March is Endometriosis Awareness Month. We spoke to Mr C P Lim, Consultant Gynaecologist and Endometriosis Specialist, to get a quick overview of the condition.
Endometriosis is estimated to affect one in ten women, most commonly affecting women between the age of 20 to 50. Painful and heavy periods can be accepted as ‘normal’ for many women to a certain extent, but when quality of life is significantly affected, it is worth exploring if there are any other symptoms that may suggest endometriosis.
Laparoscopy is the only true reliable way to diagnose Endometriosis, but Mr Lim believes that taking a good story from the patient can be as accurate as having a laparoscopy in diagnosing endometriosis.
What is endometriosis?
Endometriosis is when tissue similar to the lining of the uterus occurs outside of the uterus. Most commonly this happens in the fallopian tubes or at the lining of the abdomen within the pelvis and near the ovaries, causing a small amount of internal bleeding and inflammation every time the woman has a period and causing periods to be very painful.
What are the symptoms?
Many women who have endometriosis do not have troubling symptoms at all and unfortunately many of the symptoms listed here are thought ‘normal’. The most common problems are very heavy and painful periods. Sometimes the pain is so bad that it causes women to feel physically exhausted all the time. Sex can be very painful and this pain can sometimes carry on for hours or days afterwards.
If endometriosis happens at the bladder or bowel, women sometimes also report bloating and pain on opening bowels or passing urine around the time of having their periods. These women may look forward to actually having a period because there is a drastic relief after a period.
Pain on opening bowels during periods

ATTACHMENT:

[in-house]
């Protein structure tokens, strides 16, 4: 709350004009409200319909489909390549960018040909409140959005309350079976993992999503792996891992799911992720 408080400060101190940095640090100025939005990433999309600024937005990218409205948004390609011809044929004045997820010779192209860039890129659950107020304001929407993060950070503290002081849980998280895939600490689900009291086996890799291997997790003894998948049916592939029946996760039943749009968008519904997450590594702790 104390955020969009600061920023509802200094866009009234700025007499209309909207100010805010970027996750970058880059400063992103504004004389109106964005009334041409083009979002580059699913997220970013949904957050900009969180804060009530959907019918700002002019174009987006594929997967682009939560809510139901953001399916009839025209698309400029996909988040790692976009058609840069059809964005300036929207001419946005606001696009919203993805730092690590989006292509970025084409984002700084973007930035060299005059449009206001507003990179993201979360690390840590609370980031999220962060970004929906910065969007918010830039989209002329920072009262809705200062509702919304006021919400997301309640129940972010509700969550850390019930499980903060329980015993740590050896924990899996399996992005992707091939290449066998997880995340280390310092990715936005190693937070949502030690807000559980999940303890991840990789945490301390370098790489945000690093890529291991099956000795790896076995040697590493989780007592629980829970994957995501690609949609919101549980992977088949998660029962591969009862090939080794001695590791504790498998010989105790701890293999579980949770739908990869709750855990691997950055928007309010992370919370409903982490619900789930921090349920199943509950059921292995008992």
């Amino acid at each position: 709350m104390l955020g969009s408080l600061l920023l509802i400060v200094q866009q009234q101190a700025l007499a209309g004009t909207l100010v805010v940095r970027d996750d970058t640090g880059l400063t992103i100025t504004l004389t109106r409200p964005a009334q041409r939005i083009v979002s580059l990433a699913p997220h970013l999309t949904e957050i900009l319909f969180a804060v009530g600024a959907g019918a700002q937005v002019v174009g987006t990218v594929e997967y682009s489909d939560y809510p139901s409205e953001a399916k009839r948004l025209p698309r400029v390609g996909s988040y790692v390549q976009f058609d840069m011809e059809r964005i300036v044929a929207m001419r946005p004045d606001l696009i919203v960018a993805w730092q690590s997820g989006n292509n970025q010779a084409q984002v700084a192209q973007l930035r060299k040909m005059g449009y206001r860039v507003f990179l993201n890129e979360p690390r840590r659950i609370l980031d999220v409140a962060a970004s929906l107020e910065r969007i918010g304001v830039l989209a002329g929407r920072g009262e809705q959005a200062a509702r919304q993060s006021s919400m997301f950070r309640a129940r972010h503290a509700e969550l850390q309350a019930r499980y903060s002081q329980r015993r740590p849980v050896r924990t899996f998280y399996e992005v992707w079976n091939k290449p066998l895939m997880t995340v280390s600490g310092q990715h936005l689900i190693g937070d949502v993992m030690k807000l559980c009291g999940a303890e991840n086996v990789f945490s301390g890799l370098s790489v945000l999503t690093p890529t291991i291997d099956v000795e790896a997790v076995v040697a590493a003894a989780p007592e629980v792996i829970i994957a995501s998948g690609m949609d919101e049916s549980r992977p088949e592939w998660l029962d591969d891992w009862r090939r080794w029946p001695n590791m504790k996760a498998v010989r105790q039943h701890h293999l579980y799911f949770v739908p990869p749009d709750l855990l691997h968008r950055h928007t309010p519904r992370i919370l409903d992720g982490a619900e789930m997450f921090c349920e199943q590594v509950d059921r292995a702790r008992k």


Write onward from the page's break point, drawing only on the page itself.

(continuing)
Shooting pain in the back passage during periods
Pain on bladder filling or emptying during periods
Feeling tired all the time
Can endometriosis affect fertility?
If endometriosis happens in the fallopian tubes, this can affect the woman’s ability to get pregnant. Even if it is not in the fallopian tubes, women with endometriosis are known to be less able to conceive than women without. In fact, up to 50% of women with difficulties to conceive are found to have endometriosis and there is good quality research to say that removing endometriosis surgically improves the chances of pregnancy. Having said that, the majority of women with endometriosis have no trouble getting pregnant and having children.
How is endometriosis diagnosed and treated?
An ultrasound will confirm if there is obvious endometriosis, but the most accurate way to diagnose endometriosis is to have a laparoscopy. Laparoscopy is an operation carried out under general anaesthetic in which a small telescope (laparoscope) is inserted into the abdomen to look directly at the tissues. If endometriosis is found it can be treated immediately. Other treatments include pain killers, hormone medicines and contraceptives, or a hysterectomy.
Recurrence after surgery
Endometriosis can return and patients may have more than one laparoscopic procedure over several years.